Creating a monster
Opportunism has never known boundaries and can take advantage of global pandemic adjustments, both good and bad. But our return to normalcy should not mean selling public beaches to private entities, when a sort of eminent-domain confiscation would essentially evict families, kids and locals, who may wish to have a late afternoon swim on a hot summer day when the sun sets at 8:30. The loss of our beaches for recreation and evening relaxation, is, as Mr. Bray describes, creating a monster, fraught with unintended consequences, hidden under sparkly beach lights. After all, if a visitor comes to eat on a beach, why not go to the Isthmus or Descanso? Visitors also come to sunbathe and spend the days and early evenings in the sand.
Restaurants will soon operate at full capacity. Continuing to have additional tables on the beach would be an expansion of their business, calling for additional water, sewage and trash and other infrastructure needs, such as public safety due to congestion issues when 8 to 10 thousand visitors start showing up on a regular basis.
Other issues are left to consider, not mentioned in the council meeting. We all know certain rules and laws were waived informally and most of us agreed. However, on June 15, the City needs to take a balanced and legal assessment of public beach dining. If the City allows certain businesses the privileged use, would it not be fair to allow Vons and liquor stores the same access? Not everyone can afford a high end steak house. Why not let a Vons customer enjoy a beer and a sandwich on the beach? Considerations open for further discussion include area of beaches, times of day, peak and off-season allotment, and most certainly a city surtax for added infrastructure.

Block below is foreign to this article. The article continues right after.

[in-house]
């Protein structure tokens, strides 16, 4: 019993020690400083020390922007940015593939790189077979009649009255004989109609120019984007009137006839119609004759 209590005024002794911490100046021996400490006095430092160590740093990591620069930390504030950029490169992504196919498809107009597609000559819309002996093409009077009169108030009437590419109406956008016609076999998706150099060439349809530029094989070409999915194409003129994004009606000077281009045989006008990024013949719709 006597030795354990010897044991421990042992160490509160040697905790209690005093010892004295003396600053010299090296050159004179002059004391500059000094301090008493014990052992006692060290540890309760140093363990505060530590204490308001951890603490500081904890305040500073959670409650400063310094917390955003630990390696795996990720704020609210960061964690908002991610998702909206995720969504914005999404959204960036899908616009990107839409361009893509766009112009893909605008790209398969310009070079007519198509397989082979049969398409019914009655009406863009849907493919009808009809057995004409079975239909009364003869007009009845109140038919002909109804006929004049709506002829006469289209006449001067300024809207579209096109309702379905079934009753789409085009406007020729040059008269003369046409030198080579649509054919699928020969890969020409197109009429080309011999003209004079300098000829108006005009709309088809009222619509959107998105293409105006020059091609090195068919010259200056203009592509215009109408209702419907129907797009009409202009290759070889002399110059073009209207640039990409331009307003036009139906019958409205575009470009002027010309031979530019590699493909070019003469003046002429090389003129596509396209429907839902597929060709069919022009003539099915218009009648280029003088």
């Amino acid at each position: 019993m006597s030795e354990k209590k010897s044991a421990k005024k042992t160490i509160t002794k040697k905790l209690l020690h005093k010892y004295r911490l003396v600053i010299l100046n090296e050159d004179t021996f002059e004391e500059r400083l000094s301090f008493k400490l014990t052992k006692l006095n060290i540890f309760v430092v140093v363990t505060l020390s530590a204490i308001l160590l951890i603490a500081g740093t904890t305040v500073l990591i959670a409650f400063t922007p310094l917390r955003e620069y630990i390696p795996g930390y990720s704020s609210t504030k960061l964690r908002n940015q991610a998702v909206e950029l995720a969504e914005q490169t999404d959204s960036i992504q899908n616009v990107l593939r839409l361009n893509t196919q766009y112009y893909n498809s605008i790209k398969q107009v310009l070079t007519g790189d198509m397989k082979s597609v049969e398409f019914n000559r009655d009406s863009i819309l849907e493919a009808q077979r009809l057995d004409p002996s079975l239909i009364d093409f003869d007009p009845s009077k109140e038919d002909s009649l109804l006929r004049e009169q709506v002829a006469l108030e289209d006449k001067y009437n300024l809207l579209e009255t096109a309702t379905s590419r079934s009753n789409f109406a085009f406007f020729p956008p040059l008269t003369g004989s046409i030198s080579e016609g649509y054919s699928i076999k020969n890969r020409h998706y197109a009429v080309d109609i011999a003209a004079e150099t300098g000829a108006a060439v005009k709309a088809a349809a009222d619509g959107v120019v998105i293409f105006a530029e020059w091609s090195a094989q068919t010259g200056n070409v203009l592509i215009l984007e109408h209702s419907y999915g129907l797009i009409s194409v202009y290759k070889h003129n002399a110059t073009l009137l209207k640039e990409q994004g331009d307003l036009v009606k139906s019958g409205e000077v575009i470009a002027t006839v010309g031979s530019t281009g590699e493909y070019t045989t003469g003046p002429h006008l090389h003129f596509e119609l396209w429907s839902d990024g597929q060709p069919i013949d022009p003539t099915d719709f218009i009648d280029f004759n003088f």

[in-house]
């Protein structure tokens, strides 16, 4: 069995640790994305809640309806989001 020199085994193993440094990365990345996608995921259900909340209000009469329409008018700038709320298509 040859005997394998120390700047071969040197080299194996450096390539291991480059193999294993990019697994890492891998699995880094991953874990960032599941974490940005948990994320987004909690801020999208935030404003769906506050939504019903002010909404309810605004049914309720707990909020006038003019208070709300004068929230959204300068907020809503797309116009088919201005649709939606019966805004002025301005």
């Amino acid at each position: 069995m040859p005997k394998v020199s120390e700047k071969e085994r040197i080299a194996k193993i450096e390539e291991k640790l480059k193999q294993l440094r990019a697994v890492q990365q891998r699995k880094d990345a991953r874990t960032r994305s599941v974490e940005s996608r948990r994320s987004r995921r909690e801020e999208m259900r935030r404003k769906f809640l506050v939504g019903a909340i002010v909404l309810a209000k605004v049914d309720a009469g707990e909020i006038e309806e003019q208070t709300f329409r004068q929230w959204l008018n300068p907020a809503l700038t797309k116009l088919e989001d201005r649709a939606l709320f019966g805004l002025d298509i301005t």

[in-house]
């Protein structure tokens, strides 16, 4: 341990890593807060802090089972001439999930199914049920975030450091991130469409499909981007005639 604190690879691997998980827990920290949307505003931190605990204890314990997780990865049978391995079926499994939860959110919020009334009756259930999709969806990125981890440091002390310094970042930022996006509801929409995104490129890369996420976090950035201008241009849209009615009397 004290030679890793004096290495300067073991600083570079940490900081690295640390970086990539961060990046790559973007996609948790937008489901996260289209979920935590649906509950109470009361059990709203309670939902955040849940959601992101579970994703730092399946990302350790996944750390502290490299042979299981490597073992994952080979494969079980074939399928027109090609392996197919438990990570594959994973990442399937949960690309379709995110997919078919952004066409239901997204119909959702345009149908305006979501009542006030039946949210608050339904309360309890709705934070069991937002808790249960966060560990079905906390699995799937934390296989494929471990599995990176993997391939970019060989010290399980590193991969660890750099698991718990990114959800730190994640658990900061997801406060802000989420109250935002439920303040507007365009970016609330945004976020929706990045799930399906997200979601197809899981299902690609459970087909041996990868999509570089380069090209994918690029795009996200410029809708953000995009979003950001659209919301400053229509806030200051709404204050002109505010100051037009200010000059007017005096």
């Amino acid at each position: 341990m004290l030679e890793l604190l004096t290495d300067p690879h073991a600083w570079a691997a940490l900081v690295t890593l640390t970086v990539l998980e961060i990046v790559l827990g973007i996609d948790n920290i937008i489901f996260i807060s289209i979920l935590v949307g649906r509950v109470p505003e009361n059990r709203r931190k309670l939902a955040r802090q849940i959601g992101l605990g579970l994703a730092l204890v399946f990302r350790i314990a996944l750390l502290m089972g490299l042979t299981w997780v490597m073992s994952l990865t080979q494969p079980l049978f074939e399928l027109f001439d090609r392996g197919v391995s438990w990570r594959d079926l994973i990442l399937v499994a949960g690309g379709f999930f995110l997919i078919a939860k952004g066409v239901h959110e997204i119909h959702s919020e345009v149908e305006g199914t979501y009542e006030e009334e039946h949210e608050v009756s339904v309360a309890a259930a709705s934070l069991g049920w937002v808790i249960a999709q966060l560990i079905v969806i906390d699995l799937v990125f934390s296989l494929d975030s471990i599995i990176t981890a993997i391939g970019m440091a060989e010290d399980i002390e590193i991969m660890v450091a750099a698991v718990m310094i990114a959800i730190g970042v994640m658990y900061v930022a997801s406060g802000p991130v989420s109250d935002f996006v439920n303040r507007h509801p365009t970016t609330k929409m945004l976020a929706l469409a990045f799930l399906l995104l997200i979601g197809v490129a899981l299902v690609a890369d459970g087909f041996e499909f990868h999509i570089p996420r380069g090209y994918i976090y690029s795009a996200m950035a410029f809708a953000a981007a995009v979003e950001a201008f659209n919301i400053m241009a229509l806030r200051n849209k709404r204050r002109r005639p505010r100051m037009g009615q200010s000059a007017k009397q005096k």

Has the council given full consideration to what would be lost by privatizing our public parks, our beaches? Front Street is a public walkway and extension of our beach. The ability of families to stroll unimpeded by wait staff, for children to run happily in the sand, families to sunbathe and linger, should be weighed in proportion to the profit margin of a few restaurants. What the City will be allowing is a privileged use by a few at the expense of what will be lost to memories of early blanket-placing and long, family summer days.
Manuel Hernandez, Avalon, CA
Micah Phillips, Avalon, CA
Richard Hernandez, Avalon, CA
Paula Patterson, Avalon, CA
Janice Hall, Avalon, CA
Sally George, Avalon, CA
Sharon Siebert, Avalon, CA